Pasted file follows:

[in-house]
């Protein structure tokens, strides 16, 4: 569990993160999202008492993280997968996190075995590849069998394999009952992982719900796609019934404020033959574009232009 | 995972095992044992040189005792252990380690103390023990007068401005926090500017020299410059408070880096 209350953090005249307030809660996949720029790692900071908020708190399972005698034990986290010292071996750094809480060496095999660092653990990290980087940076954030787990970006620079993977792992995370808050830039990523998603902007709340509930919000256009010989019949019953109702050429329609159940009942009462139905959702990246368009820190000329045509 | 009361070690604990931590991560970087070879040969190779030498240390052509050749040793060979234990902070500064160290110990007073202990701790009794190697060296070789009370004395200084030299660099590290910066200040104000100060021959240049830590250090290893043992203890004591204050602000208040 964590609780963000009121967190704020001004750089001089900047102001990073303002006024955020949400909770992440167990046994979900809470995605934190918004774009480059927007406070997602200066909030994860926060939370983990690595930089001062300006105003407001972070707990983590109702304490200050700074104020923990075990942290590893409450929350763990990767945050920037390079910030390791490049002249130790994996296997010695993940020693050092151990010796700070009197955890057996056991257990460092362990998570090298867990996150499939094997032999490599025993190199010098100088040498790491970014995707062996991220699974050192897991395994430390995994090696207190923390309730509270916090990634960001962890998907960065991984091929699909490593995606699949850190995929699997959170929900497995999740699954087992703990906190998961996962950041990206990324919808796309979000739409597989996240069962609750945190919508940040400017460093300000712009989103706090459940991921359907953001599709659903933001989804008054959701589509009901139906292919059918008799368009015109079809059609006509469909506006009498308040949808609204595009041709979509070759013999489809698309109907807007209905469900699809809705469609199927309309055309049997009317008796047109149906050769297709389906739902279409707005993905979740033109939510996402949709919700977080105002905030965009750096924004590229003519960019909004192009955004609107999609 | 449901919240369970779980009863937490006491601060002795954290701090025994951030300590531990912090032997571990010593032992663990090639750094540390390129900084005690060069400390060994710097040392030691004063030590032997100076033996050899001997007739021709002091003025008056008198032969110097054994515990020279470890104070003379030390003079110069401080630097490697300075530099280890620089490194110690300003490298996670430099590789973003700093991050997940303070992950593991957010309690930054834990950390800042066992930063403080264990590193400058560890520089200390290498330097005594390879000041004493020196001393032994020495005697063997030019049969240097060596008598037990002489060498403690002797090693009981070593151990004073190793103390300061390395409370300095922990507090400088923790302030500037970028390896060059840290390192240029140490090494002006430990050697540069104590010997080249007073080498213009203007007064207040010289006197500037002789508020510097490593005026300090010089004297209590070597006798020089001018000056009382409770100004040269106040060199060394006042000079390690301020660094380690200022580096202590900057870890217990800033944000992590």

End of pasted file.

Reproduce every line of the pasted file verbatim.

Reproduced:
[in-house]
């Protein structure tokens, strides 16, 4: 569990993160999202008492993280997968996190075995590849069998394999009952992982719900796609019934404020033959574009232009 | 995972095992044992040189005792252990380690103390023990007068401005926090500017020299410059408070880096 209350953090005249307030809660996949720029790692900071908020708190399972005698034990986290010292071996750094809480060496095999660092653990990290980087940076954030787990970006620079993977792992995370808050830039990523998603902007709340509930919000256009010989019949019953109702050429329609159940009942009462139905959702990246368009820190000329045509 | 009361070690604990931590991560970087070879040969190779030498240390052509050749040793060979234990902070500064160290110990007073202990701790009794190697060296070789009370004395200084030299660099590290910066200040104000100060021959240049830590250090290893043992203890004591204050602000208040 964590609780963000009121967190704020001004750089001089900047102001990073303002006024955020949400909770992440167990046994979900809470995605934190918004774009480059927007406070997602200066909030994860926060939370983990690595930089001062300006105003407001972070707990983590109702304490200050700074104020923990075990942290590893409450929350763990990767945050920037390079910030390791490049002249130790994996296997010695993940020693050092151990010796700070009197955890057996056991257990460092362990998570090298867990996150499939094997032999490599025993190199010098100088040498790491970014995707062996991220699974050192897991395994430390995994090696207190923390309730509270916090990634960001962890998907960065991984091929699909490593995606699949850190995929699997959170929900497995999740699954087992703990906190998961996962950041990206990324919808796309979000739409597989996240069962609750945190919508940040400017460093300000712009989103706090459940991921359907953001599709659903933001989804008054959701589509009901139906292919059918008799368009015109079809059609006509469909506006009498308040949808609204595009041709979509070759013999489809698309109907807007209905469900699809809705469609199927309309055309049997009317008796047109149906050769297709389906739902279409707005993905979740033109939510996402949709919700977080105002905030965009750096924004590229003519960019909004192009955004609107999609 | 449901919240369970779980009863937490006491601060002795954290701090025994951030300590531990912090032997571990010593032992663990090639750094540390390129900084005690060069400390060994710097040392030691004063030590032997100076033996050899001997007739021709002091003025008056008198032969110097054994515990020279470890104070003379030390003079110069401080630097490697300075530099280890620089490194110690300003490298996670430099590789973003700093991050997940303070992950593991957010309690930054834990950390800042066992930063403080264990590193400058560890520089200390290498330097005594390879000041004493020196001393032994020495005697063997030019049969240097060596008598037990002489060498403690002797090693009981070593151990004073190793103390300061390395409370300095922990507090400088923790302030500037970028390896060059840290390192240029140490090494002006430990050697540069104590010997080249007073080498213009203007007064207040010289006197500037002789508020510097490593005026300090010089004297209590070597006798020089001018000056009382409770100004040269106040060199060394006042000079390690301020660094380690200022580096202590900057870890217990800033944000992590």